Tinus N. N.

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  • № 1, 2021

    • Process and Relation: Origins of the Autonomist Theory of Individuation

      Any political theory is built on the foundation of a certain ontology, an integral part of which is the problem of an individual. For a long time, the ontological primacy in the European thought was attached to the concept of an individual that was understood as a complete and selfsufficient unit. However, today one can talk about the growing popularity of the approach that views an individual as a relative reality in a state of continuous formation i.e., the process of individuation. This approach is developed by the Italian intellectuals, whose general ideological view is known as autonomism (P.Virno, M.Lazzarato, A.Negri etc.). The article examines the origins of the theory of individuation and its political implications within the autono mist thought.

      The first part of the article examines the ways of representing an individual in the ontologies of B.Spinoza and G.Simondon. The author demonstrates that the procedural and relational understanding of an individual proposed by these philosophers contributes to bridging the gap between the collective and the individual not only in politics, but also in thinking. An individual is a consequence of the concretization of the general and retains a connection with it.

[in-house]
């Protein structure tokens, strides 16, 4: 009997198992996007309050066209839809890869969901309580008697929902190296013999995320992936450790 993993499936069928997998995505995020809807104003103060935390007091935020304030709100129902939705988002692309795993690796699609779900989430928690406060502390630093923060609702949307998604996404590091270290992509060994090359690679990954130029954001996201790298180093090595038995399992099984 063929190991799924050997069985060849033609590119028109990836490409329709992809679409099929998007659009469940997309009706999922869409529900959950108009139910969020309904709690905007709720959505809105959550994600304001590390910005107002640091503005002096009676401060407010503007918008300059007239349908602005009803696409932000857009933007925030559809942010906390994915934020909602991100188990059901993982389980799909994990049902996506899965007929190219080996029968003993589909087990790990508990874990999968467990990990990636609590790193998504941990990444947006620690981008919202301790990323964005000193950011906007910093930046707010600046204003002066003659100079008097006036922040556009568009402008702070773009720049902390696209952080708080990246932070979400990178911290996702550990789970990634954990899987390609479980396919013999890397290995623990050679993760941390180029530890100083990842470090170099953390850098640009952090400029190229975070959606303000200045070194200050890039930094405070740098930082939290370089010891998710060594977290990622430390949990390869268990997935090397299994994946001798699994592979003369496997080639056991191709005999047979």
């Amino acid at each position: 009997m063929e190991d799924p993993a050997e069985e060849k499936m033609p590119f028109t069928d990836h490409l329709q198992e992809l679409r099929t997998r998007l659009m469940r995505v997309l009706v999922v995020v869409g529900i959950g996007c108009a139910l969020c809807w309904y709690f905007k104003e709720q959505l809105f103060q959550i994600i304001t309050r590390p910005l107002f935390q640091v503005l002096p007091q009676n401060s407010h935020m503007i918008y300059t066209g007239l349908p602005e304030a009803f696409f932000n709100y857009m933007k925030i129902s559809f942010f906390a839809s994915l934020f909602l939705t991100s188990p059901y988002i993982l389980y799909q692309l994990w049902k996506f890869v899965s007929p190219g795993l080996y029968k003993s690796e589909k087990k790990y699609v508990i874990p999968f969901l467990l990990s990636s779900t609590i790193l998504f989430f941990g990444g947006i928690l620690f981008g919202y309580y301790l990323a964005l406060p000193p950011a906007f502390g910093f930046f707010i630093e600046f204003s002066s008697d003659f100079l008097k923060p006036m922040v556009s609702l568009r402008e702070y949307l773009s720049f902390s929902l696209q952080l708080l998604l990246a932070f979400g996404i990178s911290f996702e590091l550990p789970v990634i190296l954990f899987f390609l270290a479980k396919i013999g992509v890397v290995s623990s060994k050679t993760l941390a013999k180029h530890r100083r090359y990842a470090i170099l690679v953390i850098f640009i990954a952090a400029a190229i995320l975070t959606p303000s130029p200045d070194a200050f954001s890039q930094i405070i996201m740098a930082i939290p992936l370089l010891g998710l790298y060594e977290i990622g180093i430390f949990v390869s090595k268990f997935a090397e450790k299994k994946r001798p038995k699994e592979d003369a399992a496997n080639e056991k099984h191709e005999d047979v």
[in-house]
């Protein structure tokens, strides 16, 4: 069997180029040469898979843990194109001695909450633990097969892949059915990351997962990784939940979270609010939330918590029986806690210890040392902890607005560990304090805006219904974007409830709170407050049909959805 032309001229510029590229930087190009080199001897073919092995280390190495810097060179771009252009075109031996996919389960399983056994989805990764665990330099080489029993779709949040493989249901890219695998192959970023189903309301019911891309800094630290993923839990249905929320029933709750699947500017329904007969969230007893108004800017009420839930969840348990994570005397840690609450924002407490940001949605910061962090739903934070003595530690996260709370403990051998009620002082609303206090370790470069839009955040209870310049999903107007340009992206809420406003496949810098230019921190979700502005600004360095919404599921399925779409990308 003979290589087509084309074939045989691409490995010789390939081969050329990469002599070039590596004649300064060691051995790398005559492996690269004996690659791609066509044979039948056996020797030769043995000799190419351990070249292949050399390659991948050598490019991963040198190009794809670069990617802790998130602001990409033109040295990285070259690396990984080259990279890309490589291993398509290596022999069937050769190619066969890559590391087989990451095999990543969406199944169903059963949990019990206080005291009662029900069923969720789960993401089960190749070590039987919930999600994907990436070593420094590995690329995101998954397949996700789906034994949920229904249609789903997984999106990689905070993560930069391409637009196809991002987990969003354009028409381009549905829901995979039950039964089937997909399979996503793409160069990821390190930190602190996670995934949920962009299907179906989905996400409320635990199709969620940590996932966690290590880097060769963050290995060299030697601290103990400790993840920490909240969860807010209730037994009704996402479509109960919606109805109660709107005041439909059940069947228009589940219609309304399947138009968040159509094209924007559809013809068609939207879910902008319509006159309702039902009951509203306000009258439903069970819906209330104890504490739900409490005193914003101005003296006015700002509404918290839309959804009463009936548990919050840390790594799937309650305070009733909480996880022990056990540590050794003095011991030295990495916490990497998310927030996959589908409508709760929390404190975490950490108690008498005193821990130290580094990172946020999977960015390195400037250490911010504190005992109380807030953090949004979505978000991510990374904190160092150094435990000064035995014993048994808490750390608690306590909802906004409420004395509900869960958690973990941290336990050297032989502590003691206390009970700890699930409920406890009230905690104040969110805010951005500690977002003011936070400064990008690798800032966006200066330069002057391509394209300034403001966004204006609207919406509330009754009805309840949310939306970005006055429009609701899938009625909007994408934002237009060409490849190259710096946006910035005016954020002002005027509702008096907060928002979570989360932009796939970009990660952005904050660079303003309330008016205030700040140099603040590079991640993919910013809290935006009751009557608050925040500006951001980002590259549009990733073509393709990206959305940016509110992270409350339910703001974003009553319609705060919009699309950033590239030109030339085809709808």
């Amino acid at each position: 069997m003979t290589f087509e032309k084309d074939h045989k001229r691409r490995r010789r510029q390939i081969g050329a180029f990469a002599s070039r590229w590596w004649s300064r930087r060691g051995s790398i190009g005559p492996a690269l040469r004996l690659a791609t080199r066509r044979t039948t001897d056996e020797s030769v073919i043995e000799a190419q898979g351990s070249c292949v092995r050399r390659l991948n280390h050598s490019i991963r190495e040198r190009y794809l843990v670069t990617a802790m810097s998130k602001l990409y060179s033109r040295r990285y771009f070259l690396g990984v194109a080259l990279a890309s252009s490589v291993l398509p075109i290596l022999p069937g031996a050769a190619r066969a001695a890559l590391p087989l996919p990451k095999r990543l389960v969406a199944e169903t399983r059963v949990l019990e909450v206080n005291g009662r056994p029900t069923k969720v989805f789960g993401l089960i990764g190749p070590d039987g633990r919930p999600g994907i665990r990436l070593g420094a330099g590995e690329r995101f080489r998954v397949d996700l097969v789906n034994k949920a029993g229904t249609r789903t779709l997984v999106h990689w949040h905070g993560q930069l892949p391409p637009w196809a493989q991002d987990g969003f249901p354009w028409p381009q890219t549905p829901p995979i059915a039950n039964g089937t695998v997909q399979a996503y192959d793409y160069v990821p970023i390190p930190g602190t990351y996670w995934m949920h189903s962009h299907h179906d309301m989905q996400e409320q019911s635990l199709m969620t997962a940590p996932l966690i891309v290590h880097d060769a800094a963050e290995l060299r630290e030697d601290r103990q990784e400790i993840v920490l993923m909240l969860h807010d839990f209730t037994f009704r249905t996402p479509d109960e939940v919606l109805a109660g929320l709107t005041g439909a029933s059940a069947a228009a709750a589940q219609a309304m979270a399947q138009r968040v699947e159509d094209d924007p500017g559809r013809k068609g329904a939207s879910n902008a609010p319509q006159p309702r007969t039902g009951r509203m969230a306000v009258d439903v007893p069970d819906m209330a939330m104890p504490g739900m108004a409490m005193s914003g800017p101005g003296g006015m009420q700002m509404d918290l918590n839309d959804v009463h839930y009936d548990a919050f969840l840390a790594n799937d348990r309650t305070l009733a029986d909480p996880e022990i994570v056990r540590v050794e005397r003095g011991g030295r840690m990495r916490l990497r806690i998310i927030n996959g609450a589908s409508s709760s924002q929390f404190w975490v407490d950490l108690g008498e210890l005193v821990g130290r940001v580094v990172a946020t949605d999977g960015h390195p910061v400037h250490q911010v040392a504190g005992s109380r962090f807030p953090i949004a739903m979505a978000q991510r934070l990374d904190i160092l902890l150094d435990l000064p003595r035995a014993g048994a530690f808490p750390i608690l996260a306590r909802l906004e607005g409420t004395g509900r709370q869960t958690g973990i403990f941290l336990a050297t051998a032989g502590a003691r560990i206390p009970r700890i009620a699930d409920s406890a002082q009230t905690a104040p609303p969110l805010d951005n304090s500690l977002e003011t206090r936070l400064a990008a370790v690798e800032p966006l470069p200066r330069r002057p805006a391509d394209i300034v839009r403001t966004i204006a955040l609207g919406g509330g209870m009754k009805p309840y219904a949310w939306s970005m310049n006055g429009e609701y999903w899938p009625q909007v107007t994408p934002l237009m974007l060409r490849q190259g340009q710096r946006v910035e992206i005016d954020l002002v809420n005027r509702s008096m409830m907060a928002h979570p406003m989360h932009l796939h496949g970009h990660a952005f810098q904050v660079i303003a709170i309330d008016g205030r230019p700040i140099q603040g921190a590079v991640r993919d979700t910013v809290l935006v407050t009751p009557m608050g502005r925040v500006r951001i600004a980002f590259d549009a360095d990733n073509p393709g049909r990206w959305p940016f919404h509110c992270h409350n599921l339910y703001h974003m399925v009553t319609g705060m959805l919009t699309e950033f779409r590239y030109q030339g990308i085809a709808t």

The second part analyzes the psychological and linguistic aspects of individuation, elaborated in L.Vygotsky’s psychology and M.Bakhtin’s philosophy of dialogue. Individuation is interpreted as a movement from the social to the individual, carried out with the help of various tools, primarily by the means of the language. The author evaluates the reception of these thinkers’ ideas in the context of autonomism.

      The author concludes that the autonomist concept of individuation is a synthetic theory that brings together the general aspects of the consi dered above schools of thought into a single perspective. In fact, the concept is a large-scale revision of the ontological and anthropological foundations of thinking about politics. Its goal is to destroy the idea of a “sovereign individual”, which was born within the liberal tradition, and, as a consequence, to liberate the sphere of the collective from the control of capital.

      DOI: 10.30570/2078-5089-2021-100-1-44-59

      Pages: 44-59